The Challenger crash at Teterboro on February 2 brought out the usual airport opponents. For many years, local officials, activists and residents in areas around the airport have been trying to restrain airport growth. Only 12 miles from Manhattan, TEB is one of the country’s busiest general aviation airports, with 202,720 operations last year.
Busy isn’t an adequate description of life at Teterboro and Van Nuys Airports on a Friday evening the week before Thanksgiving or Christmas. Airplanes idling on the ramp, backed up on the taxiways, as pilots and passengers chafe at the delay.
Last month, the FAA approved a $500,000 grant for preliminary engineering work on installing safety barriers at the end of Teterboro (N.J.) Airport’s Runway 1, which ends 300 feet from a multilane commuter highway. The grant comes as a direct result of the February 2 accident in which a Challenger overran the runway following an aborted takeoff, crossed the highway (seriously injuring a motorist) and crashed into a warehouse.
Learjets and Challengers have a Teterboro (TEB) maintenance option as Bombardier is now offering drop-in and line service support at the repair station that has previously been dedicated to the Flexjet fractional fleet. The company cited the desire to increase its service and maintenance capacity throughout its domestic service center network.
U.S. Customs has opened a second facility at New Jersey’s Teterboro Airport (TEB). Pilots have a choice of using either the north or south complex, and any of the five FBOs on the airport can advise which facility would likely provide the fastest turnaround at any given time. According to NBAA, the Teterboro Users’ Group (TUG), led by Becton Dickinson chief pilot Pete Bellini, was instrumental in seeing this project completed.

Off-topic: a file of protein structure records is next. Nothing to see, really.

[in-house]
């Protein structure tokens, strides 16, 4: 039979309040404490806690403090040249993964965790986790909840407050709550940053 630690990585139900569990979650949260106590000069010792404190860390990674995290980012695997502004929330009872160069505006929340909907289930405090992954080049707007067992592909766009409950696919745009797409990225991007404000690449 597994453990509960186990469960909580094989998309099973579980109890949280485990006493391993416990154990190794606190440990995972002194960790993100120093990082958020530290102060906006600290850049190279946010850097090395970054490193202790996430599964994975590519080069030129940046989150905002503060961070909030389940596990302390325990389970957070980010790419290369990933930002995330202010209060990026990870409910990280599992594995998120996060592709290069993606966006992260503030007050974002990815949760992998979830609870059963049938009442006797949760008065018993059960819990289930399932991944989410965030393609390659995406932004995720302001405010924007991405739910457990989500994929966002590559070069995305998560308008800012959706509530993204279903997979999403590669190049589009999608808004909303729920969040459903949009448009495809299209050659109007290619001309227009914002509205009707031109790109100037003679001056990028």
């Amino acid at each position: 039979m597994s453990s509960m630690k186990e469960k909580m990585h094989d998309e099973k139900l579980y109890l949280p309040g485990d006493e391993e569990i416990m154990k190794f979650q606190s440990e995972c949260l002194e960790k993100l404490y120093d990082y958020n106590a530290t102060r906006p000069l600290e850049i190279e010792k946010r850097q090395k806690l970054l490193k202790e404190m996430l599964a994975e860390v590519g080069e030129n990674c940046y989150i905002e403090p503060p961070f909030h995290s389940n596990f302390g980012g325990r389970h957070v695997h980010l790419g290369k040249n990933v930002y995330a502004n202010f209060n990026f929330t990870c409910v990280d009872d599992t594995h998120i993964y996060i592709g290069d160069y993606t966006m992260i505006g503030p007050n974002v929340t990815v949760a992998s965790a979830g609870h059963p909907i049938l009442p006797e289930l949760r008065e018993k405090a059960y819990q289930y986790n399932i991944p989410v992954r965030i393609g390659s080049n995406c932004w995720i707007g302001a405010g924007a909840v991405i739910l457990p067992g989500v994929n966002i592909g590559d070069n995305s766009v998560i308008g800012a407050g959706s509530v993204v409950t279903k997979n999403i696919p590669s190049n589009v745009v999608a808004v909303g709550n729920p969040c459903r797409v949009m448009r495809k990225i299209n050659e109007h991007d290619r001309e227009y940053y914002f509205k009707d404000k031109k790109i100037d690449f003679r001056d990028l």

When a Challenger 600 operated by Platinum Jet Management overran the runway during an aborted takeoff at Teterboro Airport in February, crossed a busy highway and crashed into a warehouse, there was a collective sigh of relief when all eight passengers and the crew emerged with non-life-threatening injuries.
At a February meeting of the Teterboro Users Group (TUG), held just a couple of weeks after the Challenger 600 accident at the New Jersey airport, safety issues were the chief items on the agenda. The association briefed members on runway incursions and departure procedures and the steps the airport is taking to address those issues.
Landing fees are scheduled to increase January 1 at Teterboro Airport, ostensibly due to higher operating, capital and safety improvement spending at the airport next year and beyond. Planned expenditures include those for pavement overlay and installation of edge lighting, construction of three taxiways, improvement to airfield drainage systems, new aircraft rescue and firefighting vehicles and additional Port Authority police.
A November 27 town meeting about the effect of voluntary operational restrictions at Teterboro Airport raised questions about how long the cooperative spirit would last between the airport’s neighbors and users.
After a second taxiing incident damaged the EMAS arrestor bed at the end of New Jersey’s Teterboro Airport Runway 6, the airport installed delineators to mark the bed. The EMAS, made of porous concrete by ESCO’s Engineered Material Arresting System Division, is marked with yellow chevrons per FAA guidance, but on October 25 a Challenger and on December 6 a Learjet taxied into the EMAS, both at night.